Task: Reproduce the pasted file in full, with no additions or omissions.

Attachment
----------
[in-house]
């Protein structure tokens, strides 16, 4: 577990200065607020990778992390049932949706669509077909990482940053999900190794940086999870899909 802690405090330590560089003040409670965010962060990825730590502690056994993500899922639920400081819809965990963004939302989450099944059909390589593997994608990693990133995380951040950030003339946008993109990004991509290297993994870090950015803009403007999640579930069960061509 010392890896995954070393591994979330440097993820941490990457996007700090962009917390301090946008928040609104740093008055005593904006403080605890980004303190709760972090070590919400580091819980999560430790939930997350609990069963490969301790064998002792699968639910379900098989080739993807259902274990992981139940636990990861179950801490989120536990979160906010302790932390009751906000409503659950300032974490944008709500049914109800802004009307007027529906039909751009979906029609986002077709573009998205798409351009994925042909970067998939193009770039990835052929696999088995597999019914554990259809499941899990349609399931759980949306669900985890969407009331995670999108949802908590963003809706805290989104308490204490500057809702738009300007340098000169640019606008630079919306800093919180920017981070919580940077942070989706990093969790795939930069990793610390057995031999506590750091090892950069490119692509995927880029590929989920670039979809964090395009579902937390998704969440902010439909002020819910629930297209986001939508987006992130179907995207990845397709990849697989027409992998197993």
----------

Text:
[in-house]
């Protein structure tokens, strides 16, 4: 577990200065607020990778992390049932949706669509077909990482940053999900190794940086999870899909 802690405090330590560089003040409670965010962060990825730590502690056994993500899922639920400081819809965990963004939302989450099944059909390589593997994608990693990133995380951040950030003339946008993109990004991509290297993994870090950015803009403007999640579930069960061509 010392890896995954070393591994979330440097993820941490990457996007700090962009917390301090946008928040609104740093008055005593904006403080605890980004303190709760972090070590919400580091819980999560430790939930997350609990069963490969301790064998002792699968639910379900098989080739993807259902274990992981139940636990990861179950801490989120536990979160906010302790932390009751906000409503659950300032974490944008709500049914109800802004009307007027529906039909751009979906029609986002077709573009998205798409351009994925042909970067998939193009770039990835052929696999088995597999019914554990259809499941899990349609399931759980949306669900985890969407009331995670999108949802908590963003809706805290989104308490204490500057809702738009300007340098000169640019606008630079919306800093919180920017981070919580940077942070989706990093969790795939930069990793610390057995031999506590750091090892950069490119692509995927880029590929989920670039979809964090395009579902937390998704969440902010439909002020819910629930297209986001939508987006992130179907995207990845397709990849697989027409992998197993």